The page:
A healthy sexuality involves a combination of biological, psychological, interpersonal, social, and cultural factors. If one or more factors becomes weakened by a systemic illness or its prescribed medication, sexual side effects or disorders may arise. If a decrease in your sexuality is of concern to you, it is important to consider whether the underlying cause is the illness itself or the medication being prescribed to treat the illness.


"The management of sexuality with chronic illness or disease must include a healthy diet and regular physical activity to ensure an active, balanced lifestyle.



“Sexual concerns, including desire, arousal, and orgasmic dysfunction, are 2 to 3 times more prevalent in women with diabetes.”(1)

Diabetes inhibits the normal flow of blood throughout the body, which can affect the flow of blood to the sexual organs. Between 32%-67% of men with diabetes are affected by ejaculation disorders, including premature ejaculation.(2)


Maintaining a healthy diet and engaging in regular exercise is a simple and effective way to improve both physical and mental health, and keep chronic illnesses such as diabetes, breast cancer, and cardiovascular disease at bay. Smoking, excess alcohol consumption, and obesity are all associated with higher rates of sexual disorders, and can lead to the onset of chronic illnesses.


Multiple Sclerosis

Patients coping with multiple sclerosis (MS) commonly experience a decline in sexual interest, enjoyment and frequency. This can arise either directly as a physical consequence of the condition, indirectly as a result of the physiological and social stress of the condition, or interactively as a combination of both.


It is important to confront the onset of frustration, depression, and self-defeating attitudes that often arise in people coping with MS, as they can magnify the direct effects MS might have on sexual desire, arousal or activity.(3)



Both depression and antidepressant medications are strongly associated with sexual dysfunctions. Depression is a psychological illness, commonly associated to hormonal changes in menopausal women, that can severely decrease sexual desire, arousal, and satisfaction even if regular sexuality activity continues.(1)(4)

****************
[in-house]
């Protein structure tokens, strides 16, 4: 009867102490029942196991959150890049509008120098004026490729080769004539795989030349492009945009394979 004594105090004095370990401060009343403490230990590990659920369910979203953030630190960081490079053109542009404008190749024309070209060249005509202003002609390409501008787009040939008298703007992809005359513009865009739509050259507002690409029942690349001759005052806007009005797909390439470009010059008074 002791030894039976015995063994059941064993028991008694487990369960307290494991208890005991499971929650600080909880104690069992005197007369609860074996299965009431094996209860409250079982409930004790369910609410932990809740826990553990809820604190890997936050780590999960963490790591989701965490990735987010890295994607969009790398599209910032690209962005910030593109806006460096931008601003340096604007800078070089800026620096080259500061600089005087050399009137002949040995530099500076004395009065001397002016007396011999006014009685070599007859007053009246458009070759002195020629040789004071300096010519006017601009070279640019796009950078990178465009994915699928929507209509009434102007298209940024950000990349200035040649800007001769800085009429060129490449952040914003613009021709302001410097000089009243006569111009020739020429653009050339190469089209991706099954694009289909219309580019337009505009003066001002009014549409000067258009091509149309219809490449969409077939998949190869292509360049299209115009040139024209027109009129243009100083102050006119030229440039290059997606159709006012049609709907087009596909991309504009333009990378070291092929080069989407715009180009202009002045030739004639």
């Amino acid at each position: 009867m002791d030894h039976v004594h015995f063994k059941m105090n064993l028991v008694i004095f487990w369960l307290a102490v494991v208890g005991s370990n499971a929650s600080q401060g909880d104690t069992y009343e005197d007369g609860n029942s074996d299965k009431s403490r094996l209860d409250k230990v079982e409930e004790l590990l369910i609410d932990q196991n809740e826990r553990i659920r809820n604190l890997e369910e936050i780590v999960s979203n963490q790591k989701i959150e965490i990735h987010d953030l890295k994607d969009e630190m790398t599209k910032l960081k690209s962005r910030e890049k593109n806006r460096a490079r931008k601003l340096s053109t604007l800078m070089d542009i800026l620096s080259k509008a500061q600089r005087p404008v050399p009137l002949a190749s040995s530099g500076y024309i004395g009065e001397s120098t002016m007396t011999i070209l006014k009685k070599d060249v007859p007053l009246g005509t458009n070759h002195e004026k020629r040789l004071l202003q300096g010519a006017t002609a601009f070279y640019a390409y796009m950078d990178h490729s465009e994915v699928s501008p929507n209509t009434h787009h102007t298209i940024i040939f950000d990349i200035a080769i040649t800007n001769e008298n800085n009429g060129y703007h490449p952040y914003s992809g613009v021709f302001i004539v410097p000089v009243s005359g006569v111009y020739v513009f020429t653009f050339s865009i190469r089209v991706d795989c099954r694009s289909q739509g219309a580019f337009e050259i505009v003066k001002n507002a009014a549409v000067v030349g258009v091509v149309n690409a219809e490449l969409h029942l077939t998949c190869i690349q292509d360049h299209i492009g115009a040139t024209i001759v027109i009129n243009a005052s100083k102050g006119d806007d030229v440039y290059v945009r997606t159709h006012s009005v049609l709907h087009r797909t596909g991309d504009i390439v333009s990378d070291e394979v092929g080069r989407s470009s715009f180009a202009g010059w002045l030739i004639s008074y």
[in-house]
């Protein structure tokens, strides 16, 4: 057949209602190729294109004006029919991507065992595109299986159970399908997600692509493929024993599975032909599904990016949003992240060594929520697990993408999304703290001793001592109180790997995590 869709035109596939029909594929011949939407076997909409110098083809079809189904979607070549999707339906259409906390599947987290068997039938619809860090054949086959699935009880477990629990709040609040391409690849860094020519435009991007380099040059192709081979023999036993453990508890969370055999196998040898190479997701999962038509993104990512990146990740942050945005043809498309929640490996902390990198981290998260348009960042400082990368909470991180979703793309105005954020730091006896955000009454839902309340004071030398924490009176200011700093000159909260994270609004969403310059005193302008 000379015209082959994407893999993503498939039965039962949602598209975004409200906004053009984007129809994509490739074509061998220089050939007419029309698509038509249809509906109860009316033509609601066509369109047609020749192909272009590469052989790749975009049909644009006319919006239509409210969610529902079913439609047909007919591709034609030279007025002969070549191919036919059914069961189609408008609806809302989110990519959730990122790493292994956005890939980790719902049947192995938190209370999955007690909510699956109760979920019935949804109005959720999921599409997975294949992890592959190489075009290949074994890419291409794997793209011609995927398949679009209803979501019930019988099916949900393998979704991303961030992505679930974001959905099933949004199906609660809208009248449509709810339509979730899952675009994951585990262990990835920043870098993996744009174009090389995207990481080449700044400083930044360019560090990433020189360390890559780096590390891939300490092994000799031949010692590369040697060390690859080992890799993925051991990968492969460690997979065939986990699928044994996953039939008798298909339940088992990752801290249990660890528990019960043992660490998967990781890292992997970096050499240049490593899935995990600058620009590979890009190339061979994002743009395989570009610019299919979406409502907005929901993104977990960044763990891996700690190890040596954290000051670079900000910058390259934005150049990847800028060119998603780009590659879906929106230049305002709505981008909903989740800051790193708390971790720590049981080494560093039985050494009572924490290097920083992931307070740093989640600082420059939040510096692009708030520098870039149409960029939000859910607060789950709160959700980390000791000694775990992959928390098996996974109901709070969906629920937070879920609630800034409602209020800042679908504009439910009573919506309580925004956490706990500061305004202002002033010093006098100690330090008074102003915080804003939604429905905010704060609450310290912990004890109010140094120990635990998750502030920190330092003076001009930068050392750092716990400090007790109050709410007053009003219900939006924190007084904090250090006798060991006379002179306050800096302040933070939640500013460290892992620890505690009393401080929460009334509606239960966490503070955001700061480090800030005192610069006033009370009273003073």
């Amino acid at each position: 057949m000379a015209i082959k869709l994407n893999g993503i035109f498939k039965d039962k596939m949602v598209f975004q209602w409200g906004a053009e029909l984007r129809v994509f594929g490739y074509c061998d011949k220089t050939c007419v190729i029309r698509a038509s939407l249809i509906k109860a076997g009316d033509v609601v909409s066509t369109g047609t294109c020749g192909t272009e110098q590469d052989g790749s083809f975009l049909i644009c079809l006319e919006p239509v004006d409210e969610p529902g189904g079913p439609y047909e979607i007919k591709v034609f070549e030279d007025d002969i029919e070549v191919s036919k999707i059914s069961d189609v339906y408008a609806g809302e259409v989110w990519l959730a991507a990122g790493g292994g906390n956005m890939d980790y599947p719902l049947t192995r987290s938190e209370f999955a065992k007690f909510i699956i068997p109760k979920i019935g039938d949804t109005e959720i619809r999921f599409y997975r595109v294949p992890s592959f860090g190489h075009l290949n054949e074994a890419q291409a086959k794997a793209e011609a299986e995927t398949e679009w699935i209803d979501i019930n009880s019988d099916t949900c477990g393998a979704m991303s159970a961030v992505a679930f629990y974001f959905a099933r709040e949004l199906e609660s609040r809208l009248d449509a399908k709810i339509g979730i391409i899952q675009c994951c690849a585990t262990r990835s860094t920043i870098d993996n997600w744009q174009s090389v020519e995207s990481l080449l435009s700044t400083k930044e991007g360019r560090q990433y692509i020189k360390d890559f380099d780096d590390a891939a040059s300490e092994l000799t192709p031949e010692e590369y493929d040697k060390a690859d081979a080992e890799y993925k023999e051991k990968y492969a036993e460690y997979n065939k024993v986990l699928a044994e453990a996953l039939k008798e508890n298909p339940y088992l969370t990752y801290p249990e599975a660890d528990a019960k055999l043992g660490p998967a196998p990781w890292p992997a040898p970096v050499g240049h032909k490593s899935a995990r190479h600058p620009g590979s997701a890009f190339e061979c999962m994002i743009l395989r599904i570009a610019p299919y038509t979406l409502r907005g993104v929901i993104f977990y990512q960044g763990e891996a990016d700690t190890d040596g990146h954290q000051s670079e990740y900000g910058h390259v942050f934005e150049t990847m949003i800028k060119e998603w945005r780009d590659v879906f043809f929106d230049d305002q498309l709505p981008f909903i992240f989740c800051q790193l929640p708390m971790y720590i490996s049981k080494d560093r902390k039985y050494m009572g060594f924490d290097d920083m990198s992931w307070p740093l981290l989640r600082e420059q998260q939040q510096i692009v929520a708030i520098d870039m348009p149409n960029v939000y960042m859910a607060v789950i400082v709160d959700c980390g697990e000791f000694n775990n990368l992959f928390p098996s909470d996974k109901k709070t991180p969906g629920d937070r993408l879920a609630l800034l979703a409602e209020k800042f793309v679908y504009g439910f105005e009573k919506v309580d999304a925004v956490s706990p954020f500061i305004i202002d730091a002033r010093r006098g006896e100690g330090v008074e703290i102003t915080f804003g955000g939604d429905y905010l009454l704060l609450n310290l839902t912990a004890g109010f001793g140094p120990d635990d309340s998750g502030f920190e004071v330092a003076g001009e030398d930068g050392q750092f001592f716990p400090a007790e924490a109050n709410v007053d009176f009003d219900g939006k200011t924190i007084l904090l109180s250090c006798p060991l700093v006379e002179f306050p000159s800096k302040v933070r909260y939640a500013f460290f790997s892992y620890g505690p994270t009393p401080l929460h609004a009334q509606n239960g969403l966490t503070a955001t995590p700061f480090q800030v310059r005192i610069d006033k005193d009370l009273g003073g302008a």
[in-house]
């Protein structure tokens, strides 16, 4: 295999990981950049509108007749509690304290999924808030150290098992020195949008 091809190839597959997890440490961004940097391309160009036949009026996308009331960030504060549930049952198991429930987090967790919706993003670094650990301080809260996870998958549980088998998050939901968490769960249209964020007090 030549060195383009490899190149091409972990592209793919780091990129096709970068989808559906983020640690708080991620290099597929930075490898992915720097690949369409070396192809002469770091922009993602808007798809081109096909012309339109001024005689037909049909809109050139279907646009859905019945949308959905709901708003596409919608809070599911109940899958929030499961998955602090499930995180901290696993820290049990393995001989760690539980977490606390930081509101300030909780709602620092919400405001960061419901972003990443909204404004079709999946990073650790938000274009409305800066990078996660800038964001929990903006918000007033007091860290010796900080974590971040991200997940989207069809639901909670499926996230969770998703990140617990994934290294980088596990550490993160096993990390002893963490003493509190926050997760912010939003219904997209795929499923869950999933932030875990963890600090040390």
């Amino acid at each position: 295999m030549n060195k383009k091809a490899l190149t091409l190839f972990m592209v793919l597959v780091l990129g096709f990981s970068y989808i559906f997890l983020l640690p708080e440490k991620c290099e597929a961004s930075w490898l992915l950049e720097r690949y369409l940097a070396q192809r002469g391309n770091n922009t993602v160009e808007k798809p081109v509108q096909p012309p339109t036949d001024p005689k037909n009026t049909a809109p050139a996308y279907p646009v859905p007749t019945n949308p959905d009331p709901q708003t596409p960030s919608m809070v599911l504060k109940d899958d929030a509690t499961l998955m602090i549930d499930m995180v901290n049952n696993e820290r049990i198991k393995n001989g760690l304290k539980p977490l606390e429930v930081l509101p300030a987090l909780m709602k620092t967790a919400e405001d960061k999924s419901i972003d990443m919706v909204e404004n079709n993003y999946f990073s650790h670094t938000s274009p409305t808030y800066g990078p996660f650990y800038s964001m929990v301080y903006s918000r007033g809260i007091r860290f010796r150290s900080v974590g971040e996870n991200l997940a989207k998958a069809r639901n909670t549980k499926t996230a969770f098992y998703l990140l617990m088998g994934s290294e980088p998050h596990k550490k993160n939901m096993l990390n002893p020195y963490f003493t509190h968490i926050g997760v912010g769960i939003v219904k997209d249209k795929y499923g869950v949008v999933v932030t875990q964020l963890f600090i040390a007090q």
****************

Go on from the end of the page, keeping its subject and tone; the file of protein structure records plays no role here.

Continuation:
It is important to stabilize any underlying illness that may be inducing sexual side effects before taking direct measures to address sexual symptoms. The management of sexuality with chronic illness or disease must include a healthy diet and regular physical activity to ensure an active, balanced lifestyle. 



A variety of medications can have undesirable effects on sexuality, including decreased arousal, libido, orgasm, and ejaculation in men. At least 25% of sexual concerns are considered to be associated with medication side effects.(1)


Two common pharmacological treatments associated with sexual disorders are:

  • Antidepressants/ psychoactive drugs

  • Hormonal contraception



Antidepressant medication, particularly SSRIs, cause desire, arousal and orgasm problems in up to 70% of medication users.(6) In fact, sexual side effects are the leading reason why patients do not adhere to the pharmacological treatment of depression.


Unwanted side effects on sexual function and orgasm may be reversed or reduced by switching medications, temporarily stopping medication, or reducing drug dosages. If this concerns you, talk to your doctor about alternative solutions.(1)



Oral contraception is an effective and common medication for preventing pregnancy, but it is also among the drug-related causes of androgen insufficiency in women, which often causes a decrease in sexual libido and vaginal lubrication.(1)(7)


If you are taking prescribed medication and are experiencing negative sexual side effects talk to your healthcare provider about the possibility of making a change in medication. Sex therapy may also relieve minor distress.


Lubricants and moisturizers are an effective way to alleviate minor symptoms of dryness and decreased interest and arousal. Talk to your healthcare professional today about the right solution for you.

  1. Female Sexual Health Consensus Clinical Guidelines, the Society of Obstetricians and Gynaecologist of Canada, August 2012, V34:8:2
  2. MD Brock G., Erectile Dysfunction, Canadian Diabetes Association, April 2013. V37, pg 150-152
  3. Barrett, F.M., Sexuality and Multiple Sclerosis, multiple sclerosis society of canada. 1982
  4. De Sutter P., La sexualité des gens heureux, les arène. 2009
  5. Basson R., Women’s Sexual Dysfunction: revised and expanded definitions, CMAJ May 10, 2005 V172 No. 10
  6. MD Keller, J.M., MD Gaba, N.D., Sexual Dysfunction and Oral Contraceptives. September 2010, V35